Second Chance Act: Implementing County and Statewide Plans To Improve Outcomes for Youth in the Juvenile Justice System
Grants to USA Government Agencies for Jurisdiction-Wide
Strategies to Improve Juvenile Justice Outcomes
Strategies to Improve Juvenile Justice Outcomes
U.S. Department of Justice (DOJ), Office of Justice Programs (OJP), Office of Juvenile Justice and Delinquency Prevention (OJJDP)
06/29/17 11:59 PM ET
Grants to USA and territories local and state-level government agencies for the development of jurisdiction-wide strategies to reduce recidivism and promote positive outcomes for youth involved with the juvenile justice system. Applicants are advised to ensure the required registrations well in advance of the deadline.
Section 101 of the Second Chance Act authorizes the Department of Justice to award grants to counties and states to improve reentry outcomes for incarcerated youth. The Second Chance Act Program supports counties and states in refining and implementing improved collaborative strategies to address the challenges that reentry and recidivism reduction pose. Implementing a cooperative and wide-ranging plan for reducing recidivism is challenging for even the most sophisticated juvenile justice agencies and requires an intensive systemwide realignment to address gaps in programs and services to improve outcomes for youth in contact with the juvenile justice system.
This program will provide grants to support counties and states that have developed a recidivism reduction plan to better align juvenile justice policy, practice, and resource allocation with what research shows works to reduce recidivism and improve outcomes for youth in contact with the juvenile justice system. OJJDP expects that a committee, task force, or working group will designate an agency to act as the legal applicant for this grant program. This solicitation will support counties and states that illustrate their readiness to implement a planning strategy developed and coordinated among multiple systems, to track implementation progress, and to show progress toward sustainable changes.
Over the past decade, the nation has made significant progress in reducing juvenile incarceration rates as the number of juveniles in residential placement fell 50 percent between 1999 and 2013. Although this is a significant accomplishment, essential work remains to be done to reduce recidivism and improve other outcomes, such as education and behavioral health, for youth in contact with the juvenile justice system.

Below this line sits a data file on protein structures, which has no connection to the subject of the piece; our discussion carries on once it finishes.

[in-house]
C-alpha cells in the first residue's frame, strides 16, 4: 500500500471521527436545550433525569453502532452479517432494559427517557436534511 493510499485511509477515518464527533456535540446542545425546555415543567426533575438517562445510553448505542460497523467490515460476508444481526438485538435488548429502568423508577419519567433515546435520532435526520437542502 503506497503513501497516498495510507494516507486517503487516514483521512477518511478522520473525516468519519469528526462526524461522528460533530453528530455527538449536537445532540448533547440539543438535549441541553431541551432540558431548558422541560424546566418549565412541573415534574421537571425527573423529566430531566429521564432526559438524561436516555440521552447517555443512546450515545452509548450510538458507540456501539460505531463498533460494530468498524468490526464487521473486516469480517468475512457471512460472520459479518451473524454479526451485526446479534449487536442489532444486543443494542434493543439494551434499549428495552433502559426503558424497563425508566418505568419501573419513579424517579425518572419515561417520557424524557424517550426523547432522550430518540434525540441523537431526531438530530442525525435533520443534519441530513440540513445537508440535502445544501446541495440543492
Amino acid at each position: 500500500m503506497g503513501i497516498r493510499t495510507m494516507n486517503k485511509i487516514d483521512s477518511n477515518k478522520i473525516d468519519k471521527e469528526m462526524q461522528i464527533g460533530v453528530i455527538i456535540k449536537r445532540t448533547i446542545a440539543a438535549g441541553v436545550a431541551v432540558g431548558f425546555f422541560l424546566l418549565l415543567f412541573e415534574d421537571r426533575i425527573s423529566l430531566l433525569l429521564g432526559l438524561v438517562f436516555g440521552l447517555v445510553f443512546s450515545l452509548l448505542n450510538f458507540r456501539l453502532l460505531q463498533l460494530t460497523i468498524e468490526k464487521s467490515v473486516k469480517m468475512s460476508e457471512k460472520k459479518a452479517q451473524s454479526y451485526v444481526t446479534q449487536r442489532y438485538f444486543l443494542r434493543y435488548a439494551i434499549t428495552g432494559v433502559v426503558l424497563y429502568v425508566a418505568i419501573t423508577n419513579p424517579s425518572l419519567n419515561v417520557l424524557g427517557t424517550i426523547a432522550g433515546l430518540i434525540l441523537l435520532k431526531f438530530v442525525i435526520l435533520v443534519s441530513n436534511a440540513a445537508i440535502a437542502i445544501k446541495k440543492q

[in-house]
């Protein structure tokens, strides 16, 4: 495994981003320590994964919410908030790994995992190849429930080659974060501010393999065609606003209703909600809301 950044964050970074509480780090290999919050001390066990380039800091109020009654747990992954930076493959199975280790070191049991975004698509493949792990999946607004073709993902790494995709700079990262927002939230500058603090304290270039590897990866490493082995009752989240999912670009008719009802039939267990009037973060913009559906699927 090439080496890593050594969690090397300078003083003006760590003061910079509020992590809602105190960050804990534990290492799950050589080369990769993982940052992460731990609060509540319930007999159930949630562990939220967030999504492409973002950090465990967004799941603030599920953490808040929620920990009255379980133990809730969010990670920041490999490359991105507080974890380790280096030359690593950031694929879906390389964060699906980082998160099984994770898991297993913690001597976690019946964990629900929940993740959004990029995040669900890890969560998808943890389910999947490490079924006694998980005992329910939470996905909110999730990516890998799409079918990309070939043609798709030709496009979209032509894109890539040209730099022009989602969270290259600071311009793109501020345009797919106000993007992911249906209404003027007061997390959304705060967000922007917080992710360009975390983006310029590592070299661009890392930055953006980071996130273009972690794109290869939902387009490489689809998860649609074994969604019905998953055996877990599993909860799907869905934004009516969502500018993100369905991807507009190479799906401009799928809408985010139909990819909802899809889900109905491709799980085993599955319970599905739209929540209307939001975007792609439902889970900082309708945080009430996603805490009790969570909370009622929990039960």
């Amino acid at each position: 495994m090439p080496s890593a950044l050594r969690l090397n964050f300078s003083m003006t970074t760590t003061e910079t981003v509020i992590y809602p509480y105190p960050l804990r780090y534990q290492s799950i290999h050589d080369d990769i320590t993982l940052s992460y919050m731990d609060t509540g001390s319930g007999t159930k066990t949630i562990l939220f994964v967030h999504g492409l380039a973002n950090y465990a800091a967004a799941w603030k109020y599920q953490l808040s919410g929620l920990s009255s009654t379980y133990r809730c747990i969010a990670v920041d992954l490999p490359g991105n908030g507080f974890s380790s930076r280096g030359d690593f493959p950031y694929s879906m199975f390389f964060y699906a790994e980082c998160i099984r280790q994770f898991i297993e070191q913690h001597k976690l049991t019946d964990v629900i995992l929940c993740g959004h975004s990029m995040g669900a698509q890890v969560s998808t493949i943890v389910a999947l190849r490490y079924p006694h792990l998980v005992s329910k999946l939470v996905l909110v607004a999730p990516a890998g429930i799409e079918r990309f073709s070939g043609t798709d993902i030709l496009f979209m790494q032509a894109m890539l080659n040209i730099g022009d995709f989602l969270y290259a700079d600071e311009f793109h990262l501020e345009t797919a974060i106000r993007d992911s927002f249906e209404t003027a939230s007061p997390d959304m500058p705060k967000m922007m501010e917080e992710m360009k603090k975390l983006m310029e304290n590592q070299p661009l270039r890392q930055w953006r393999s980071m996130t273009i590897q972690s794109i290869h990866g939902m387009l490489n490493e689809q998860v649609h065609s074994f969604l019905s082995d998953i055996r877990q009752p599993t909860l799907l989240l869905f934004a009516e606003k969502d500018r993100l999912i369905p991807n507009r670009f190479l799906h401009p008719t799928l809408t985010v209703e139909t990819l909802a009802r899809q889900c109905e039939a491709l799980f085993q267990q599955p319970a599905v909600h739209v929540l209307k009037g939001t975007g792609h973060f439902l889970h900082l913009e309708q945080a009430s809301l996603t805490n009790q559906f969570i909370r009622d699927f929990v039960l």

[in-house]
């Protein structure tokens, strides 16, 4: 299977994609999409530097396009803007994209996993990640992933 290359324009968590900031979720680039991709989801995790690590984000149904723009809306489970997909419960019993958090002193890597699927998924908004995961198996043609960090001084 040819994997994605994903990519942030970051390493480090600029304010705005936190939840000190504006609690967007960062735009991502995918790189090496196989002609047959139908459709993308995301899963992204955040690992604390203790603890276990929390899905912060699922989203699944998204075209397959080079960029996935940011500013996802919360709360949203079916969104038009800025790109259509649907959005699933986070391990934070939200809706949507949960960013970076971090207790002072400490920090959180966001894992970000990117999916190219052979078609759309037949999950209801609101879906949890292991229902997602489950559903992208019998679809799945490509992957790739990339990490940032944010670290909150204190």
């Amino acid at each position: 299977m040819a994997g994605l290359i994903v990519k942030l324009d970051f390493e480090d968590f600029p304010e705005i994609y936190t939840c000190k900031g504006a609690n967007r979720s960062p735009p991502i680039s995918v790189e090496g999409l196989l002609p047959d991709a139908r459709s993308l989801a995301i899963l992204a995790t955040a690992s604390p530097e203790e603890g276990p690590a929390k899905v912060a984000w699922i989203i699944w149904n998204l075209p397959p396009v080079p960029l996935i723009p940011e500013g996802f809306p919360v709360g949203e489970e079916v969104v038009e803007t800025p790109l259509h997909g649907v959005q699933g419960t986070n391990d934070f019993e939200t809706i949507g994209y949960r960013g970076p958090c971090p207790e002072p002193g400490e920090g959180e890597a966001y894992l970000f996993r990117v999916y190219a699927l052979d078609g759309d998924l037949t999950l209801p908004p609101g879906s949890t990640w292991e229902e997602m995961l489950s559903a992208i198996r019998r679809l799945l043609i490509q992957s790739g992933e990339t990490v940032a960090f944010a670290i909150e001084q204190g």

Significant barriers to improving youth outcomes include (1) insufficient fidelity to the program model or strategy when implementing research-based improvement strategies; (2) limited collaboration across government agencies, service systems, and state/local lines; and (3) a lack of data to track and measure progress and hold agencies and providers accountable for results.
To address these challenges, counties and states need a comprehensive implementation plan to better align their juvenile justice policies, practices, and resource allocation with what works to improve outcomes for youth.
Successful applicants will use OJJDP funding to implement existing countywide or statewide planning strategies to reduce recidivism and improve outcomes for youth. These plans must have been formalized through legislation, appropriations, and/or administrative policy and/or have resulted from two or more state or county agencies collaborating on key policy and practice changes.
These plans and all implementation activities should reflect the key principles and practices for improving outcomes for youth outlined in Appendix A, “Second Chance Act Grantees: What You Need to Know to Ensure Your Program Is Built on Principles of Effective Practice.” OJJDP will provide funding and technical assistance to grantees to support and guide adherence to these principles and practices.
This solicitation will support the implementation of a countywide or statewide plan to improve outcomes for youth in contact with the juvenile justice system. As a result, the target population should be all youth involved in the juvenile justice system, with a specific emphasis on youth assessed in the strategic plan, using a validated risk assessment tool, as moderate and high risk for reoffending; under community supervision; and placed in and returning from a period of incarceration in state, local, and privately run facilities.
Award recipients must admit targeted youth to the program prior to their 18th birthday. However, they may continue to implement their plan for these individuals beyond their 18th birthday. OJJDP does not have a set timeline for terminating these services; instead, they can continue as long as is deemed necessary per the statewide plan for providing services.
Goals, Objectives, and Deliverables: